The poem persona praises Sahra’s beauty and lofty bearing as accustomed with “the women of the horn”, he tells her to be clean and retain her beautiful mien, he wants her to apply modesty in her doings, be succinct in her use of words and argument and be polite, and be contented with whatever she has, be respectful of older people and the Somali traditional values, remain docile in the face of injustice and persecution, not to join bandwagon, think outside the box, not to be discouraged in the face of adversities, love education, avoid war, never be afraid to challenge injustice, waste no time in condemning falsehood, and many more. Within, the lines of his numerous and profound advice of the poem persona lays the background of the ongoing war and the pain and havoc which comes with it.
This poem again shows Hadraawi’s patriotism and commitment to his people for he talks calls for a preservation of Somali values and mores and also denouncing war by preaching peace.
“Settling the Somali Language” was composed at the instance of making an official ruling on the orthography of the Somali language. In the poem, Hadraawi conveys his happiness at finally settling a long disputation in what the official Somali script should appear like. In the refrain of the poem, we hear the poet pledging support and devotion to his mother tongue:
I must be devoted to Somali
develop through Somali
create within Somali
I must be rid of poverty
and give myself for my own mother tongue. (65)
The last two poems show a diversion from Hadraawi’s protest cum revolutionary poems, they bother on a subject which many poets have dwelt on before Hadraawi and will continue to deliberate upon after Hadraawi; here, we mean “love”.
The first of this poem is “Amazement”, a love poem which adopts the colourful and elegant language of metaphor to depict the beauty of the lover. Many believe this poem is the most famous of Hadraawi’s poems, since it even has a musical rendition by a renown Somali singer. For a revolutionary like Hadraawi, love is not a farfetched topic to reflect upon. You see, love is the opposite of hatred and war; hence Hadraawi’s love poems can be seen as a counter reaction towards the hostility he came to witness in his society. Besides, the Somali society is replete with myriads of oral love poetry committed to memory in musical form. By harping on love between a man and his lover, Hadraawi shows that he understands that the basic unit of society is family, and it is only when every man loves his woman and vice versa that the seeds of love can germinate and be cultivated.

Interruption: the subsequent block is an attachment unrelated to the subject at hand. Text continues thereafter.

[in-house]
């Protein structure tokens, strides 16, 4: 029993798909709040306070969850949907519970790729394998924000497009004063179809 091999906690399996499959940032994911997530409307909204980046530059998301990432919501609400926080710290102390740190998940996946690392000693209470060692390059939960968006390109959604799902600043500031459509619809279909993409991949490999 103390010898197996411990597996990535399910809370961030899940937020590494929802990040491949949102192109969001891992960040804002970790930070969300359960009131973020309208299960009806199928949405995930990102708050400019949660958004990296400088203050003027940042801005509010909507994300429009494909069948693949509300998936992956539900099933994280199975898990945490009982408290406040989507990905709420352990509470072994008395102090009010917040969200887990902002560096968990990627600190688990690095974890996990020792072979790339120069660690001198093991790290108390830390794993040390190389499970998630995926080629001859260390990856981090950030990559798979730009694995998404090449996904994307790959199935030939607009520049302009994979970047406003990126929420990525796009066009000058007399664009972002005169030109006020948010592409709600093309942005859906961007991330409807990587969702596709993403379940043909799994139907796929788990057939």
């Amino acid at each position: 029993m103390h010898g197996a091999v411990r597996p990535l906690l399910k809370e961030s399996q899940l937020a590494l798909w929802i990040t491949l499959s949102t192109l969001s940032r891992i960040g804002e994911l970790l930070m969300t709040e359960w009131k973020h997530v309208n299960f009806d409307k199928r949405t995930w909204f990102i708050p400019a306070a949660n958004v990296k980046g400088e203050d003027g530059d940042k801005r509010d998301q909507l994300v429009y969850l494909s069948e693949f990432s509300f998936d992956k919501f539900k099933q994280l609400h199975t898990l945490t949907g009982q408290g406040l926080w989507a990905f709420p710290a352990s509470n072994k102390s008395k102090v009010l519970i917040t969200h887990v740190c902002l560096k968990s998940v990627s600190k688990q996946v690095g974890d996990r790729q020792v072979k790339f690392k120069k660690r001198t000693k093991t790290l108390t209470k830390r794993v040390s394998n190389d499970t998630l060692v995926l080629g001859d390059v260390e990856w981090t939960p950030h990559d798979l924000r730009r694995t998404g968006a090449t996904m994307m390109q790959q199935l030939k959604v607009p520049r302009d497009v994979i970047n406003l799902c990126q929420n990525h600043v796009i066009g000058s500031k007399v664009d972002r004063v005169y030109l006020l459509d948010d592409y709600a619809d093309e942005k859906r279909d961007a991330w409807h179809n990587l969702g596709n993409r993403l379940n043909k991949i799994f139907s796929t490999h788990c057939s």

The last poem, “Has Love Been Ever Written in Blood!” has a true life story tied to it. It revolves around a love letter written in the blood of the lover. This letter shocks Hadraawi, and leaves him pondering what may happen when next the lovers meet, the enormity of such love and its sincerity. With the aid of a series of rhetorical questions, the poet brings his thoughts to bare on the nature of love.
Maxamed Ibraahin Warsame “Hadraawi” remains one of the greatest Somali poet and thinker. The musicality of his poetry (which unfortunately is lost in translation) composed in his native Somali language makes his poems easily committed to memory by the Somalis, and there has been musical records based on his poems. His poetry is filled with the flora and fauna of the Somali region as the images in his poems are woven via diction which reflects the mountainous terrain, animals, and trees present within his society. The use of metaphors, alliterative lines, and rhetorical questions adorns his poetry with elevated language.
Albeit written in his mother’s tongue, the poems rival any best from the Western tradition, and it would not be a travesty to say Hadraawi’s poems even surpasses those of the Western tradition. However, Hadraawi is widely admired and revered not only for writing great epic and lyrical poems, but also for standing up for his people, being their voice when it mattered, and walking his talk. We may still not have answered the question of where the commitment of a poet should lie (is it to art, or to society?), but we have no doubts whatsoever where that of Hadraawi’s lays. Hadraawi saw and used art for the betterment of his people and society.
We must not fail to commend the efforts of the translators (W N Herbert, Said James Hussein, Muhamed Hassan Alto, Martin Orwin, and Ahmed I Yusuf) without whom the work of this great poet (Hadraawi) would have remained unknown to many of us who have no access to the Somali language. Much may have been lost in translation, yet does the gain outweigh the loss.
Thank you very much for reading; let us meet again another time for a different discussion!
© Ubaji Isiaka Abubakar Eazy 2019